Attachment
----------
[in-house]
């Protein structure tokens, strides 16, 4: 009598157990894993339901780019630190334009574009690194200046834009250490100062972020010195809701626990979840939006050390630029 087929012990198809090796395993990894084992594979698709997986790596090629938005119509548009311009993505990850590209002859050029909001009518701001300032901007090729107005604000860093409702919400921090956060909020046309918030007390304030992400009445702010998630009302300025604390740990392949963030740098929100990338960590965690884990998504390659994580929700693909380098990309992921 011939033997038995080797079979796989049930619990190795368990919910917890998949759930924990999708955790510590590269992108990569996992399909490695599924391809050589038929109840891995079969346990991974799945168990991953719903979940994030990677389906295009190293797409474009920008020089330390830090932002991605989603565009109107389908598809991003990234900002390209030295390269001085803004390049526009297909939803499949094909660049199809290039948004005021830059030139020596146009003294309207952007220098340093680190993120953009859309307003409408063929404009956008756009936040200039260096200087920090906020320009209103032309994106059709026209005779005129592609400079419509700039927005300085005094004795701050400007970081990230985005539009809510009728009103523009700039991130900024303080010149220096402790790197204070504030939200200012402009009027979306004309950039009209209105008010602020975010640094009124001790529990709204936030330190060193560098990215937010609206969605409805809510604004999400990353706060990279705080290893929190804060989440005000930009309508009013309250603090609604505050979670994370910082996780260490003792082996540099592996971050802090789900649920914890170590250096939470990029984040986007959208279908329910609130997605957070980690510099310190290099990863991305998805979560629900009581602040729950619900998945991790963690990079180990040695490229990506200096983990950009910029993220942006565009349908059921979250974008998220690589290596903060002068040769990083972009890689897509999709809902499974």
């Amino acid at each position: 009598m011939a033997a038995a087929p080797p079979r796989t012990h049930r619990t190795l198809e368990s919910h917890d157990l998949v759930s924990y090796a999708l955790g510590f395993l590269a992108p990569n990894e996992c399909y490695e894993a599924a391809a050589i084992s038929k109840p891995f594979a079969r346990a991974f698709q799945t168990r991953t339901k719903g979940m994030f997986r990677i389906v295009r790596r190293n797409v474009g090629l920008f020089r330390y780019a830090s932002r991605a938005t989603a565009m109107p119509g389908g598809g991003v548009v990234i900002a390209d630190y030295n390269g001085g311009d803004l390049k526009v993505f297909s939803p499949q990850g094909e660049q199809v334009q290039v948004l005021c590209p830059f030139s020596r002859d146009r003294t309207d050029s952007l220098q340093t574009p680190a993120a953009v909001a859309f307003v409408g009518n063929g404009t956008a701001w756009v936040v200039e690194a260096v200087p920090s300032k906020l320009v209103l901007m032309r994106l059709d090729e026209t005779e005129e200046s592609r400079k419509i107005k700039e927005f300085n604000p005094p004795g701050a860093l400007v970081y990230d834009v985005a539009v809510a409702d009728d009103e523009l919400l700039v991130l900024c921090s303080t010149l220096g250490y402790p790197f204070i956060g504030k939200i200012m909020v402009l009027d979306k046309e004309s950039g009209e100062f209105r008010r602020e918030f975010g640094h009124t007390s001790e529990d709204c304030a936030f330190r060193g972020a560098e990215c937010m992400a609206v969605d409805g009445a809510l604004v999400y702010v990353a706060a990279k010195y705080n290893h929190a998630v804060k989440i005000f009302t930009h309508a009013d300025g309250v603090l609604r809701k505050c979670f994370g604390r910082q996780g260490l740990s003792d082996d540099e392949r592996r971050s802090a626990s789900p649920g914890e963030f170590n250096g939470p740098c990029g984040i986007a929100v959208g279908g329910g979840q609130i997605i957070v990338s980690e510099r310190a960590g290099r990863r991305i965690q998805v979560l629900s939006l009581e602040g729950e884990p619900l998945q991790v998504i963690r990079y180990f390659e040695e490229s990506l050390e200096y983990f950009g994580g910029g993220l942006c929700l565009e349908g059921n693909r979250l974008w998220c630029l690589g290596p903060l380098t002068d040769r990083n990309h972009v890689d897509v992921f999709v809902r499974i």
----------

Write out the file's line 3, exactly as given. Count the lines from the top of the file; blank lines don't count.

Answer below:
């Amino acid at each position: 009598m011939a033997a038995a087929p080797p079979r796989t012990h049930r619990t190795l198809e368990s919910h917890d157990l998949v759930s924990y090796a999708l955790g510590f395993l590269a992108p990569n990894e996992c399909y490695e894993a599924a391809a050589i084992s038929k109840p891995f594979a079969r346990a991974f698709q799945t168990r991953t339901k719903g979940m994030f997986r990677i389906v295009r790596r190293n797409v474009g090629l920008f020089r330390y780019a830090s932002r991605a938005t989603a565009m109107p119509g389908g598809g991003v548009v990234i900002a390209d630190y030295n390269g001085g311009d803004l390049k526009v993505f297909s939803p499949q990850g094909e660049q199809v334009q290039v948004l005021c590209p830059f030139s020596r002859d146009r003294t309207d050029s952007l220098q340093t574009p680190a993120a953009v909001a859309f307003v409408g009518n063929g404009t956008a701001w756009v936040v200039e690194a260096v200087p920090s300032k906020l320009v209103l901007m032309r994106l059709d090729e026209t005779e005129e200046s592609r400079k419509i107005k700039e927005f300085n604000p005094p004795g701050a860093l400007v970081y990230d834009v985005a539009v809510a409702d009728d009103e523009l919400l700039v991130l900024c921090s303080t010149l220096g250490y402790p790197f204070i956060g504030k939200i200012m909020v402009l009027d979306k046309e004309s950039g009209e100062f209105r008010r602020e918030f975010g640094h009124t007390s001790e529990d709204c304030a936030f330190r060193g972020a560098e990215c937010m992400a609206v969605d409805g009445a809510l604004v999400y702010v990353a706060a990279k010195y705080n290893h929190a998630v804060k989440i005000f009302t930009h309508a009013d300025g309250v603090l609604r809701k505050c979670f994370g604390r910082q996780g260490l740990s003792d082996d540099e392949r592996r971050s802090a626990s789900p649920g914890e963030f170590n250096g939470p740098c990029g984040i986007a929100v959208g279908g329910g979840q609130i997605i957070v990338s980690e510099r310190a960590g290099r990863r991305i965690q998805v979560l629900s939006l009581e602040g729950e884990p619900l998945q991790v998504i963690r990079y180990f390659e040695e490229s990506l050390e200096y983990f950009g994580g910029g993220l942006c929700l565009e349908g059921n693909r979250l974008w998220c630029l690589g290596p903060l380098t002068d040769r990083n990309h972009v890689d897509v992921f999709v809902r499974i």